4. Flow - When it comes to weddings there is a definate flow to an evening. It's not just about the dance music. There's also the cocktail hour, grand introductions, toasts, dinner, cake cutting, etc. If you don't have someone there who knows how these events flow together and how to relay that information to the other vendors (photographer, videographer, banquet facility, etc) then your night will skip along hap-hazardly. As a bride and groom you are already under a boat load of stress. Why add to it by trying to figure out what is supposed to happen next.

There are many other issues that come to mind but these are the biggest issues one should think about when deciding on weither to have a IPOD wedding or a real dj. For most it all boils down to money and I completely understand that. We are all thinking about our pocket books today. But (as we say all the time in the industry) you will get what you pay for. If you want to spend $150 on a dj you will get a $150 dj. If you pay for a $100 IPOD wedding then you will get a $100 IPOD wedding. If you spend $800 on a professional dj you will get a $800 professional DJ.

We aren't looking for a DJ per say, but just background music, thus I was researching necessary equipment. This was a bit out of reach for my personal needs, however, a great article. Any of those who ridicule such a great outline of DIY are negating personal feelings of the couple, therefore, probably not really in it for their happiness and just the money.

I find it amusing that you assume ANY couple looking at this would have all, or even ANY of the things on your list.

1. I'm using fake flowers and I put them all together MYSELF, because I can't afford to pay a florist for real ones.
2. I won't be having "crudités," because I'm making the food for my wedding MYSELF.
3. I WILL be arriving in my own car and leaving in my own car, because I can't afford a limo.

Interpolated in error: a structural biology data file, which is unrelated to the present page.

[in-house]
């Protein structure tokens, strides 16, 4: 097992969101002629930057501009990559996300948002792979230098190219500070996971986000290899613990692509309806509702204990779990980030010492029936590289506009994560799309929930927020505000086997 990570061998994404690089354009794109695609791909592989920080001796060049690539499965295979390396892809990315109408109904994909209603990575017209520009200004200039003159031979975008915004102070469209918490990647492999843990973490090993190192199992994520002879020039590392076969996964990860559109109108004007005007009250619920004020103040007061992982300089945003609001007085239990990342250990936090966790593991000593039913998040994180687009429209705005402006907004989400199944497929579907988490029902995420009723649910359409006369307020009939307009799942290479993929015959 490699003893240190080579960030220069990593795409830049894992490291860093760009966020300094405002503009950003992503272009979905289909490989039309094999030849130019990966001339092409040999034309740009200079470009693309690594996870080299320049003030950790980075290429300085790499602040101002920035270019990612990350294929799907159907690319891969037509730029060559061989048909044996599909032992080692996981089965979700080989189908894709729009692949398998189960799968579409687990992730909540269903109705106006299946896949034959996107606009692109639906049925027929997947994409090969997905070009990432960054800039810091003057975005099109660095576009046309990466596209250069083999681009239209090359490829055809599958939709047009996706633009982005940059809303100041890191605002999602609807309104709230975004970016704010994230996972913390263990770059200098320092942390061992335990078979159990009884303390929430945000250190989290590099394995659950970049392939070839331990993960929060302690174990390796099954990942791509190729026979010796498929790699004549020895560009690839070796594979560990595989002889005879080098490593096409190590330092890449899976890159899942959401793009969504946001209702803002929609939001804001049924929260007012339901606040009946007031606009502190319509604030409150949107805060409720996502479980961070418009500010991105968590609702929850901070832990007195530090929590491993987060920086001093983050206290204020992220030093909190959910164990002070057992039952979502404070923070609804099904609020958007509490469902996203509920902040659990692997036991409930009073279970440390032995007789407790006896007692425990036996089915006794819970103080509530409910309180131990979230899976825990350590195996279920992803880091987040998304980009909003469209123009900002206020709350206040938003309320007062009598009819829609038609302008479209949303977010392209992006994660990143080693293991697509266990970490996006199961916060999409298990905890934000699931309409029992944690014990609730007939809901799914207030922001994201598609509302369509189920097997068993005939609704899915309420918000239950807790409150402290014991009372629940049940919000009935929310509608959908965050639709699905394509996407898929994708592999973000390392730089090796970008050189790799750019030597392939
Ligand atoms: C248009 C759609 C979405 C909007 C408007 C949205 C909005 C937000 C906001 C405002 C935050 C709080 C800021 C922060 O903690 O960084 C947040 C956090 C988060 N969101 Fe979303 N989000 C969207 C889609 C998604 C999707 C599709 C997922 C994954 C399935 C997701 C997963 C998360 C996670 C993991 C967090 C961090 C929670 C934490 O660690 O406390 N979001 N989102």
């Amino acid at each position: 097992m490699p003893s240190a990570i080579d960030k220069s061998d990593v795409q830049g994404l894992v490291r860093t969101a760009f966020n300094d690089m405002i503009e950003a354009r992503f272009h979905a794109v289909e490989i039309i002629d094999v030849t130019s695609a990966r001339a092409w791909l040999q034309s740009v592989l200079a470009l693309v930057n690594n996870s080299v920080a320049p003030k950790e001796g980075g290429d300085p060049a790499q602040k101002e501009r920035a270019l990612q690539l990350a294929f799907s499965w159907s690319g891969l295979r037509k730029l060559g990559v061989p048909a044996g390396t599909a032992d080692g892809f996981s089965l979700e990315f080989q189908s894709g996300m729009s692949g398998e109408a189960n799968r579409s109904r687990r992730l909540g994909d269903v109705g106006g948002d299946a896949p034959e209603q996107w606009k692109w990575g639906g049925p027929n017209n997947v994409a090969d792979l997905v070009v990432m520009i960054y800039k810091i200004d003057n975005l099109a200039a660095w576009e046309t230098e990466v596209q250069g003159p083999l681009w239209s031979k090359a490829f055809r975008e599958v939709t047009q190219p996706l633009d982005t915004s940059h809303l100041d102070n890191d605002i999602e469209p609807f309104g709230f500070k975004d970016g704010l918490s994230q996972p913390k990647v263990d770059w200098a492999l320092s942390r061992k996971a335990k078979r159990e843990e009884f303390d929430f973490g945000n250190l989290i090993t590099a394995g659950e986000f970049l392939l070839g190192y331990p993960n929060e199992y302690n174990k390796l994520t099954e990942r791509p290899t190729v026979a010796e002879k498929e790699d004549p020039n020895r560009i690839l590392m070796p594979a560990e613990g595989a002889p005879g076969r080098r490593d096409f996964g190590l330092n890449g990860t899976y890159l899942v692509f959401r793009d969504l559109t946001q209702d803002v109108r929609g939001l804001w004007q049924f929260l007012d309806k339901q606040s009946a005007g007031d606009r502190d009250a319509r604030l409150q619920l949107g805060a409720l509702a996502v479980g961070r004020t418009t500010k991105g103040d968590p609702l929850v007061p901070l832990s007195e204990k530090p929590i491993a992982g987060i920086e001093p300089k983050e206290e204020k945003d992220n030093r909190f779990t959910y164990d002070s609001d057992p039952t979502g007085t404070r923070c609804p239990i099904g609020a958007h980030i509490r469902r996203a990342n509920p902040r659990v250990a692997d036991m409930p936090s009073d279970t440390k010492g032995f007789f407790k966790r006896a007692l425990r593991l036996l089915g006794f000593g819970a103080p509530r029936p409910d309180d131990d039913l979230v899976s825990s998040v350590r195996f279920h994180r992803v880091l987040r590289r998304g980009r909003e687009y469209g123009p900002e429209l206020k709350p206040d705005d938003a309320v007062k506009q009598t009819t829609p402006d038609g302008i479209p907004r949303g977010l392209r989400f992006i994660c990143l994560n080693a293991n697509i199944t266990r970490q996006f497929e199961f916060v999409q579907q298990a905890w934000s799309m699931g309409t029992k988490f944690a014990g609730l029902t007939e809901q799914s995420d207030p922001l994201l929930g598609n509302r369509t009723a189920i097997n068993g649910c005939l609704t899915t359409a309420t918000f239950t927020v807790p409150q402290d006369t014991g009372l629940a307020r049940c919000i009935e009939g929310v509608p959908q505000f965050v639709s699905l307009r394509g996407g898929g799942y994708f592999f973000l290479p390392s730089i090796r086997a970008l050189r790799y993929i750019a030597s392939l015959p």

4. My guests will be sitting in either the hideous grey, plastic bucket seats that come with the venue or folding plastic chairs, because I can't afford chair covers.
5. The only people having champagne at my wedding will be my soon-to-be husband and I.
6. I had to dig VERY deep to find a cheap historic hall that only comes with chairs and tables. No "fancy Country Club" for me.
7. We're having cupcakes that people can take home if they don't feel like eating them at the wedding, because they're cheaper than a huge, fancy wedding cake. AND a lot of people pay for the ONE layer that they'll be cutting into and buy a cheap sheet cake of the same flavor to serve to the guests, because it's a good way to cut that cost.

So, PLEASE, think about what the couple is going through and what their finances might be like before you say anything so ignorant.

While there is a great deal of good information on DIY DJing your wedding, I think this article really points out why most people would be better off letting someone else provide to music/PA.

Speakers are one example. The article mentions having them at 'ear level.' OK, so do you know how to safely set up a speaker and stand? Is the placement out of trip and knockover range?

What's the impedance of the speaker? Do you know what impedance is and what it takes to match your system? What about power rating? A 1000W amp will blow a 100W speaker in an instant while a 100W AMP will not be very loud into a 1000W speaker.

Sure you can buy a system, but then what? how do you run it? What happens if there are problems? DIY music is OK for the couple that only wants MUZAK for the cocktail or dinner hour, but if there's going to be any dancing or announcements/toasts with PA involved, there needs to be someone running it.

As I said; great article, but most people will need to get a DJ or band for any kind of 'party' style reception.

ProfessionalDJ's (Michigan) comment was spot-on. Yes, I realize the article is providing enough information to be a DIY discjockey. Here's the problem: Purchasing the equipment listed will cost far more than hiring a professional DJ. Plus, an experienced DJ will not only be able to accommodate the wedding party with their requests, but will have and know the songs that guests want to hear. ...songs that are often over-looked in the planning stages.

A couple will spend money on a professional photographer, church, hall, catering, flowers and apparel. Why skimp on the entertainment? It is akin to B&H marketing professional cameras to amateur photographers, then relying on the amateurs to take the same quality photos that are supposed to last a lifetime. Please, B&H, don't undercut the businesses of professional photographers and DJs that are your regular customers by giving the false hope that DIY'ers will produce comparable results.